Protests remained largely contained to the Croat-Muslim Bosniak half of Bosnia but were gaining in intensity.
By 7 p.m. (1800 GMT), protesters had dispersed in three flashpoint towns, including the capital Sarajevo, but police remained out in force. All shops were closed and streets were littered with glass and debris.
Hours earlier, police in Sarajevo fired rubber bullets at several thousand protesters who set fire to the headquarters of the cantonal government and to a section of the country's presidency building. The cantonal building was still smouldering in the evening.
"This is so sad," said a woman, who would give only her first name, Vildana, watching the government building still in flames. "It took four years of war to destroy it and vandals now burned it in one day. This is just as in 1992."
The protesters also tried to force their way into the presidency, but were repelled by special police firing water cannon. Around 145 people were injured in Sarajevo, including 93 policemen.
Several thousand protesters in the southern town of Mostar stormed two local government buildings and also set fire to the local city hall. Police did not intervene.
In the town of Tuzla, once the industrial heart of northern Bosnia, protests over factory closures again turned violent.
Demonstrators stoned and torched two buildings of the local authority and clashed with police. Trapped by the flames, some leapt from windows, a Reuters photographer said.
"I think this is a genuine Bosnian spring. We have nothing to lose. There will be more and more of us in the streets, there are around 550,000 unemployed people in Bosnia," said Almir Arnaut, an unemployed economist and activist from Tuzla.
Some protesters took computers from the Tuzla municipal building and looted a local supermarket inside the building.
In Sarajevo, two cars and a police guard's cabin were set on fire in front of the presidency building and black smoke was still seen hours later.
A government building in the central town of Zenica was also set alight and around 55 people were injured, including 23 police officers. Protesters, many of whom heeded calls on Facebook to take to the streets, chanted "Thieves!" and "Revolution!"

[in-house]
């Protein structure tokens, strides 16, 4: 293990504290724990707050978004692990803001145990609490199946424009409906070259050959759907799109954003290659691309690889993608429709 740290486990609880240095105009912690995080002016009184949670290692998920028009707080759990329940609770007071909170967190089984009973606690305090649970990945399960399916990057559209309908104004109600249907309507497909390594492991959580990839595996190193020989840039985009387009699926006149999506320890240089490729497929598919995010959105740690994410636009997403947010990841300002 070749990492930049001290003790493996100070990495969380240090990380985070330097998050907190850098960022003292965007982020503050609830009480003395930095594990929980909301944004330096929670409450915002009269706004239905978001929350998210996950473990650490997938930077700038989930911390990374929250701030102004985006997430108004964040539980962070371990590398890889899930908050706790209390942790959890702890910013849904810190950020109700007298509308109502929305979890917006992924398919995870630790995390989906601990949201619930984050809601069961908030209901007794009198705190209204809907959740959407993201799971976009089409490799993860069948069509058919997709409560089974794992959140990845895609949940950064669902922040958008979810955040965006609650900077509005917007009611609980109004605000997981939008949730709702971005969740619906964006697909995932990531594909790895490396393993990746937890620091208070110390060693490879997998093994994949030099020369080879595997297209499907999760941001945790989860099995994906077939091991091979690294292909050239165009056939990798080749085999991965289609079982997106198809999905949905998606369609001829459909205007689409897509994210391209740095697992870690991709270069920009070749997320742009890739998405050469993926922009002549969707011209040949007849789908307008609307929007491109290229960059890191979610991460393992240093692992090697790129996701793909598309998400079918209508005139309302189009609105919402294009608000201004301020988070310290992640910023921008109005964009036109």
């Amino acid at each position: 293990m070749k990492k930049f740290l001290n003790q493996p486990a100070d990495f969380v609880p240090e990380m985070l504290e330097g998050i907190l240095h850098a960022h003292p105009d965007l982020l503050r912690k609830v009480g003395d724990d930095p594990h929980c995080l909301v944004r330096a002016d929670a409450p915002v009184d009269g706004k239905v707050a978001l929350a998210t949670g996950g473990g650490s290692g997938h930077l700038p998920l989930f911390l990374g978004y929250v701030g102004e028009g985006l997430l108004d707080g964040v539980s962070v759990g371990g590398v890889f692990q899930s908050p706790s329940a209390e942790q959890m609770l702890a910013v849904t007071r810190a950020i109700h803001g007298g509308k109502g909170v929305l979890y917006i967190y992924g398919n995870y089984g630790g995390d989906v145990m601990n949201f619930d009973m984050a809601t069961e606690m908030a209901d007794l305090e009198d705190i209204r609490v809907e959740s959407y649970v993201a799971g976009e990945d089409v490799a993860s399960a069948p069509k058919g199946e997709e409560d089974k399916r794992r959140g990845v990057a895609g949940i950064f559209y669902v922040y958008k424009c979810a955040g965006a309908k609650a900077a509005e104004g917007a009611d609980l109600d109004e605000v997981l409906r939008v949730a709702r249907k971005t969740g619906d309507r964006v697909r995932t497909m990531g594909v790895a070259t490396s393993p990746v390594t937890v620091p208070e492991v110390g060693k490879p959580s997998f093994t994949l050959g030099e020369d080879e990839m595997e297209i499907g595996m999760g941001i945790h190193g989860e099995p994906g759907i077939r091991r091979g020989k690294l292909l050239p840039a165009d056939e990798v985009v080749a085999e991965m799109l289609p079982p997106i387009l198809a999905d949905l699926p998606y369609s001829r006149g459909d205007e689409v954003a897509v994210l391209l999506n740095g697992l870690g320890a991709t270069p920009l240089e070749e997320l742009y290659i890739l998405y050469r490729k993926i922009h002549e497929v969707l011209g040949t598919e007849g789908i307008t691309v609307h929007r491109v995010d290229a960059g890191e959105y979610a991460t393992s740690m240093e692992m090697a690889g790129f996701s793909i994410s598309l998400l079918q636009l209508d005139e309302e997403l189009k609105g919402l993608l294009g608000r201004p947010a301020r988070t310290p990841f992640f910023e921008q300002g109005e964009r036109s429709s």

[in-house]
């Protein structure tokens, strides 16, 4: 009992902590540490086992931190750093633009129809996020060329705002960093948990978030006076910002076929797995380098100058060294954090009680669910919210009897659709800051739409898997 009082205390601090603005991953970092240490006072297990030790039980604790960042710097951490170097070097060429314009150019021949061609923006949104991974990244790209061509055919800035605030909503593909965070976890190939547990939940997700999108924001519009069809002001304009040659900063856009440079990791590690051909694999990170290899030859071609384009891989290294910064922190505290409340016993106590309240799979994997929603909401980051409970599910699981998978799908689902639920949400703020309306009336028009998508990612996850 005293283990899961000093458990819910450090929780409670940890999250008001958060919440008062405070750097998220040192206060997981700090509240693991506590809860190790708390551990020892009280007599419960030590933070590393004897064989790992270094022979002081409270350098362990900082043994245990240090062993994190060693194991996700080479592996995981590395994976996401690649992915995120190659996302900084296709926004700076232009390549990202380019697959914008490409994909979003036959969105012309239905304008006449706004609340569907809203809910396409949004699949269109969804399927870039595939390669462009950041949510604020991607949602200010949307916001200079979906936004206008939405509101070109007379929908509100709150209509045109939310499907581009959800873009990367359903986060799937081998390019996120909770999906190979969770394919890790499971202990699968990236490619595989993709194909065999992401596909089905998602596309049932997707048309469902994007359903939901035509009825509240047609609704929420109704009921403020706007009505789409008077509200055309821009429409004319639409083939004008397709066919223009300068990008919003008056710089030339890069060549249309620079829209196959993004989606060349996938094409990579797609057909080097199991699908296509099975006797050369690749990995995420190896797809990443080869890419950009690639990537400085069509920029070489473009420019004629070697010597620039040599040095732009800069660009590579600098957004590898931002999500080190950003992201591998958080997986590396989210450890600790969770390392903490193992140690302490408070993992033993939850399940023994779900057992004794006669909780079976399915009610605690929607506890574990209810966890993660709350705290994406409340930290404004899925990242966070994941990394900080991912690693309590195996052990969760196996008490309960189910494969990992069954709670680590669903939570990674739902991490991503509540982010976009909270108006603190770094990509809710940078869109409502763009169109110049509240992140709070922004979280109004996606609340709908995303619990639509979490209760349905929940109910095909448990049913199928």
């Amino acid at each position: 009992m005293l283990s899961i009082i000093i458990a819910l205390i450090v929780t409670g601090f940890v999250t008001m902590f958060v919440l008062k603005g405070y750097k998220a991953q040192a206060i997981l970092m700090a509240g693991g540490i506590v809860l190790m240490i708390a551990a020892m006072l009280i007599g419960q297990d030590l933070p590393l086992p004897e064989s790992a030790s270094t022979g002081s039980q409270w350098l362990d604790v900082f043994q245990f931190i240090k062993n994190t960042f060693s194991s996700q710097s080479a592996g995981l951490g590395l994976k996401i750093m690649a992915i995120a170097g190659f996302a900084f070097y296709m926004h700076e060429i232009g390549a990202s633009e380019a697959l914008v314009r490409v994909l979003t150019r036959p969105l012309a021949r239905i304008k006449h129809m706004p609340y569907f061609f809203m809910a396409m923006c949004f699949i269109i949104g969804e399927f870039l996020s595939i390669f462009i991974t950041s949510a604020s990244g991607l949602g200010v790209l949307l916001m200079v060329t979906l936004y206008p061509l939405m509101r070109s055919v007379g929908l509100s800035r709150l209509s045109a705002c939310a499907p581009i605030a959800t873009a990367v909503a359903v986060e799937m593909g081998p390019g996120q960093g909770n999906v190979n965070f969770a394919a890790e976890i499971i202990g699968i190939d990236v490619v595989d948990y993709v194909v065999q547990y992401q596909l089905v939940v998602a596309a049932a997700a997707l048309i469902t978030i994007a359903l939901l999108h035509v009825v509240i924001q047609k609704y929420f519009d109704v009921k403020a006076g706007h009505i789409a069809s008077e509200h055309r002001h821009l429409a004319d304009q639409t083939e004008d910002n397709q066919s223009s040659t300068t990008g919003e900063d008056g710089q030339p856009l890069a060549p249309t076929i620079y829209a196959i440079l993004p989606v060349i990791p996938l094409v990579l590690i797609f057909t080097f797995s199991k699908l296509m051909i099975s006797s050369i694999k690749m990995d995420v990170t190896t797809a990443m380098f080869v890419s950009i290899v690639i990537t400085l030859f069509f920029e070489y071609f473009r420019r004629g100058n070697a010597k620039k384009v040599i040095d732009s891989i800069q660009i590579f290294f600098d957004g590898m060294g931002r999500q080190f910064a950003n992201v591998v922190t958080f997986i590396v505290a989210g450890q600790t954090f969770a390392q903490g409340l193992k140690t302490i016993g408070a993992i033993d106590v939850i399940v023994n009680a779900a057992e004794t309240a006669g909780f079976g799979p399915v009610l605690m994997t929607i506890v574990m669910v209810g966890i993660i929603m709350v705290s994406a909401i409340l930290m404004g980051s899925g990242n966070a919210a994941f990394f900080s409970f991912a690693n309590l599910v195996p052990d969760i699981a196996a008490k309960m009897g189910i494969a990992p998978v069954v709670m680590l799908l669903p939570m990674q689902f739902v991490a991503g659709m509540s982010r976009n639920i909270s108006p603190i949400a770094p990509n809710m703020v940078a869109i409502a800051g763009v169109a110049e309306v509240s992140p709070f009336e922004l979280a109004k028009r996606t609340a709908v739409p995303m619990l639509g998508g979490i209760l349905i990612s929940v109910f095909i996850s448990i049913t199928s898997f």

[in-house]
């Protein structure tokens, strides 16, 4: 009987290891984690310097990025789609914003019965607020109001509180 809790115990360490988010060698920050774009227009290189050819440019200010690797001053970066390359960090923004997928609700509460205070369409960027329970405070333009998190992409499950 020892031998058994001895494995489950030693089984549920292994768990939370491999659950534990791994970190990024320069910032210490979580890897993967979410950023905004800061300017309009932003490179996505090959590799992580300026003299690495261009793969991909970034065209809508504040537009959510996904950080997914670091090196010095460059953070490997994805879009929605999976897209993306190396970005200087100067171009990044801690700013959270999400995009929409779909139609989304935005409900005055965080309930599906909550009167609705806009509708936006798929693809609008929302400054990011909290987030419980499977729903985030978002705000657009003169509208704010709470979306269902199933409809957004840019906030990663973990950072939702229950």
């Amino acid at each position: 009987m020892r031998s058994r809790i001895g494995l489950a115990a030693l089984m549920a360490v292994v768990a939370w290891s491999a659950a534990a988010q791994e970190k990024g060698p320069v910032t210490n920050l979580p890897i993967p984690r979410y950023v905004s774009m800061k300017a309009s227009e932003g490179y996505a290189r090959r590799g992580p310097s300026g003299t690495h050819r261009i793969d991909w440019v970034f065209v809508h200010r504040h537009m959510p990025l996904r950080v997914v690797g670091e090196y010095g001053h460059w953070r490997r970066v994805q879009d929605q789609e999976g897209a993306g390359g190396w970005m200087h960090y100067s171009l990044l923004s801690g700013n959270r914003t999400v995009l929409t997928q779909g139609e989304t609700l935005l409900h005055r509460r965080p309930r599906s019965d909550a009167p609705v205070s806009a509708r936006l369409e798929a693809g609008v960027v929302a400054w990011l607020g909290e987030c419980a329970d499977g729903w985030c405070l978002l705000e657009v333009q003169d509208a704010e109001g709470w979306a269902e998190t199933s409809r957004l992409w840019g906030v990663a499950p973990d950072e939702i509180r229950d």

The Zenica and Tuzla cantonal governments, in charge of local issues such as privatisations, said on Friday that their chiefs had resigned in the face of the protests.
In Banja Luka, the capital of Bosnia's Serb half, some 300 activists and citizens staged a peaceful march to call for unity among all Bosnia's ethnicities.
"We are all citizens of Bosnia and we all have the same difficult lives here," organiser Aleksandar Zolja, president of the non-governmental organisation Helsinki Citizens' Assembly, told the rally.
Observers could point to no single cause for the protests, which started on Wednesday in Tuzla and spread to towns and cities across the impoverished former Yugoslav republic, where more than one in four of the workforce are jobless.
The unrest is unprecedented in postwar Bosnia, where Serbs, Croats and Muslim Bosniaks have tolerated political stagnation for years rather than risk a return to conflict.
Bosnia's recovery has been held hostage to an unwieldy power-sharing system based on ethnic quotas set in the U.S.-brokered peace deal that ended the war, in which an estimated 100,000 people died.
Ethnic politicking has stymied governance and left the country trailing its ex-Yugoslav peers on the road to membership of the European Union, which neighbouring Croatia joined last year.
"What is happening is what was long expected to happen. If some people need to resign, they should resign," said Zeljko Komsic, the Croat member of the country's tripartite presidency.
At least nine people were injured in Tuzla, police said, including two police officers, one of them seriously.